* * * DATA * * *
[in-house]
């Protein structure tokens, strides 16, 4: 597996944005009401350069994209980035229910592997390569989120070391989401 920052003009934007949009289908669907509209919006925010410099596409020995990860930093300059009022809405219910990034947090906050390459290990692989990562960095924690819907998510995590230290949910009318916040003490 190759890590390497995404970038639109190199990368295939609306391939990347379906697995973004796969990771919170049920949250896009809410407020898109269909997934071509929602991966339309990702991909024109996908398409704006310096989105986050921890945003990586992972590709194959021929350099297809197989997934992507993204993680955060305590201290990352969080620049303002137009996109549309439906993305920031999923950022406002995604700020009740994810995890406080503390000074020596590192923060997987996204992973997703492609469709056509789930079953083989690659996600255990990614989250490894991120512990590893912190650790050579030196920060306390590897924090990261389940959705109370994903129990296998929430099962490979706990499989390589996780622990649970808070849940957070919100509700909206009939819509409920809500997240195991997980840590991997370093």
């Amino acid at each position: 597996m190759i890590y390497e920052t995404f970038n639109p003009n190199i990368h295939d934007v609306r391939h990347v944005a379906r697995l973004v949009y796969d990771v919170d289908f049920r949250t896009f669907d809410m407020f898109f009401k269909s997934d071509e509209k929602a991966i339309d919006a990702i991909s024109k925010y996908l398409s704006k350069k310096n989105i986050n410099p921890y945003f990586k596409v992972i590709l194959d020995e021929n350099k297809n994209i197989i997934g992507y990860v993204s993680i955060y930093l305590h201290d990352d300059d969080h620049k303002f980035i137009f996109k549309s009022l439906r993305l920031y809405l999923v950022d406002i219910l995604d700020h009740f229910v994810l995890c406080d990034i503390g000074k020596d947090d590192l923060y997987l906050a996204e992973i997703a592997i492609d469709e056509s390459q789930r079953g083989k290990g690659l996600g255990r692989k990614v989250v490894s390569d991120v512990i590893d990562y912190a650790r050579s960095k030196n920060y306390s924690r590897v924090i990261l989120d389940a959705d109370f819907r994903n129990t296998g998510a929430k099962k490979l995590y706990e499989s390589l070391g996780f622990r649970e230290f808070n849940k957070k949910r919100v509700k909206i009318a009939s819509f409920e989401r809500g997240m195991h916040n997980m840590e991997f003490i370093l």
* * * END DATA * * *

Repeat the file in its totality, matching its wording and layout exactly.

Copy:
[in-house]
């Protein structure tokens, strides 16, 4: 597996944005009401350069994209980035229910592997390569989120070391989401 920052003009934007949009289908669907509209919006925010410099596409020995990860930093300059009022809405219910990034947090906050390459290990692989990562960095924690819907998510995590230290949910009318916040003490 190759890590390497995404970038639109190199990368295939609306391939990347379906697995973004796969990771919170049920949250896009809410407020898109269909997934071509929602991966339309990702991909024109996908398409704006310096989105986050921890945003990586992972590709194959021929350099297809197989997934992507993204993680955060305590201290990352969080620049303002137009996109549309439906993305920031999923950022406002995604700020009740994810995890406080503390000074020596590192923060997987996204992973997703492609469709056509789930079953083989690659996600255990990614989250490894991120512990590893912190650790050579030196920060306390590897924090990261389940959705109370994903129990296998929430099962490979706990499989390589996780622990649970808070849940957070919100509700909206009939819509409920809500997240195991997980840590991997370093």
């Amino acid at each position: 597996m190759i890590y390497e920052t995404f970038n639109p003009n190199i990368h295939d934007v609306r391939h990347v944005a379906r697995l973004v949009y796969d990771v919170d289908f049920r949250t896009f669907d809410m407020f898109f009401k269909s997934d071509e509209k929602a991966i339309d919006a990702i991909s024109k925010y996908l398409s704006k350069k310096n989105i986050n410099p921890y945003f990586k596409v992972i590709l194959d020995e021929n350099k297809n994209i197989i997934g992507y990860v993204s993680i955060y930093l305590h201290d990352d300059d969080h620049k303002f980035i137009f996109k549309s009022l439906r993305l920031y809405l999923v950022d406002i219910l995604d700020h009740f229910v994810l995890c406080d990034i503390g000074k020596d947090d590192l923060y997987l906050a996204e992973i997703a592997i492609d469709e056509s390459q789930r079953g083989k290990g690659l996600g255990r692989k990614v989250v490894s390569d991120v512990i590893d990562y912190a650790r050579s960095k030196n920060y306390s924690r590897v924090i990261l989120d389940a959705d109370f819907r994903n129990t296998g998510a929430k099962k490979l995590y706990e499989s390589l070391g996780f622990r649970e230290f808070n849940k957070k949910r919100v509700k909206i009318a009939s819509f409920e989401r809500g997240m195991h916040n997980m840590e991997f003490i370093l």